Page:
Meal Prep

Do We Value the Food That Sustains Us?

Valuing FoodSpending five days with some of the most influential nutrition communication professionals in America has made us think. Do we value the food that sustains us? Is the low cost of food in America entirely a good thing? Why, despite that low cost, do we still have so much food insecurity?

Cheap Calories

Make no mistake. We have abundant, cheap calories at our fingertips in the U.S. Data from the World Bank says that U.S. consumers devote a lower share of their spending to food than any other consumers in the world. But even when calories are cheap, good nutrition can be quite expensive.

For the most part, what we pay for something is a measure of the value we see in it. So when we buy cheap calories, we demonstrate that we’re not putting a high value on the food we consume.

The Food We Waste

In fact, the numbers for U.S. food waste provide a degree of confirmation. Americans waste more food per capita than many other countries. For example, Canadians waste about 123 kilos per year per person. Americans waste more than twice as much – 278 kilos.

Canadians spend nine percent of GDP on food. Americans spend only six. We spend less and waste more.

Food Insecurity

And yet, those lower prices don’t bring us more food security. In the United States, 11 percent of the population lives with moderate or severe food insecurity. But for Canada, that number is only 4.4 percent.

It seems that we might do well to value the food that sustains us. Cheap food is not bringing us good health. It might be encouraging us to waste food. And it seems to do nothing to make us more food secure.

Click here and here for analyses of disparities in nutrition and health. For perspective on how we might more sustainably feed the earth’s population, click here.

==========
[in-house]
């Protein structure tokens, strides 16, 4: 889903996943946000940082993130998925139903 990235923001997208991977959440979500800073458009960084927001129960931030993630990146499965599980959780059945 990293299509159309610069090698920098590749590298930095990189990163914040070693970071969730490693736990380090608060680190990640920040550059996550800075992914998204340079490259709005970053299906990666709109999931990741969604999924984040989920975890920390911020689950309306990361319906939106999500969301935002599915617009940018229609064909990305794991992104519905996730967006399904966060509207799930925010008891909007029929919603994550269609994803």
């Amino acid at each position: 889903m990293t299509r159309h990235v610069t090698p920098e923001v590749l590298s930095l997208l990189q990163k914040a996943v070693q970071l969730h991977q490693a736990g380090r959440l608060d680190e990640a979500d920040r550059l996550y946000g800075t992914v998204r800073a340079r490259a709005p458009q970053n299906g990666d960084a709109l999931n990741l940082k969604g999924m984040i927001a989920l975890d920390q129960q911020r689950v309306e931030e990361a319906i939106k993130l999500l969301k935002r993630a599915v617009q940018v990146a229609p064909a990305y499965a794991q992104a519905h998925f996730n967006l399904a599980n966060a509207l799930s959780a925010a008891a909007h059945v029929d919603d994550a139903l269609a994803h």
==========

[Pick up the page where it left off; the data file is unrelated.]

Meal Prep, photograph © Ella Olsson / flickr

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January 22, 2020

2 Responses to “Do We Value the Food That Sustains Us?”

  1. January 22, 2020 at 10:23 am, Mary-Jo said:

    Sometimes I feel like with all the cheap, ingredient/additive-heavy ultraprocessed items in the USA, the national *tastebuds* have been altered as people go from item to item in search of the foods that satisfy cravings and ‘bliss points’, often consuming too much of something on the one hand and/or chucking half of what they eat away as they grouse along. In other places I have lived in or visited with less choice and less convenience, packaged items, people seem to feel more satiated with less and throw less away.

  2. January 22, 2020 at 10:26 am, David Brown said:

    “Enlighten the people generally, and tyranny and oppressions of body and mind will vanish like evil spirits at the dawn of day.” Thomas Jefferson

    What we consumers don’t realize is that the food supply is defective. The omega-6 linoleic acid/arachidonic acid content is excessive. Moreover, the scientists who inform public nutrition policy long ago concluded that this is not a problem. Based on studies that compare average intakes of the omega-6s to even higher intakes, they insist that excessive polyunsaturated fat intake is not excessive. And despite the fact that sugar and saturated fat intake has declined in recent decades, the powers that be continue to demonize these two nutrients. Google – anti-saturated fat campaign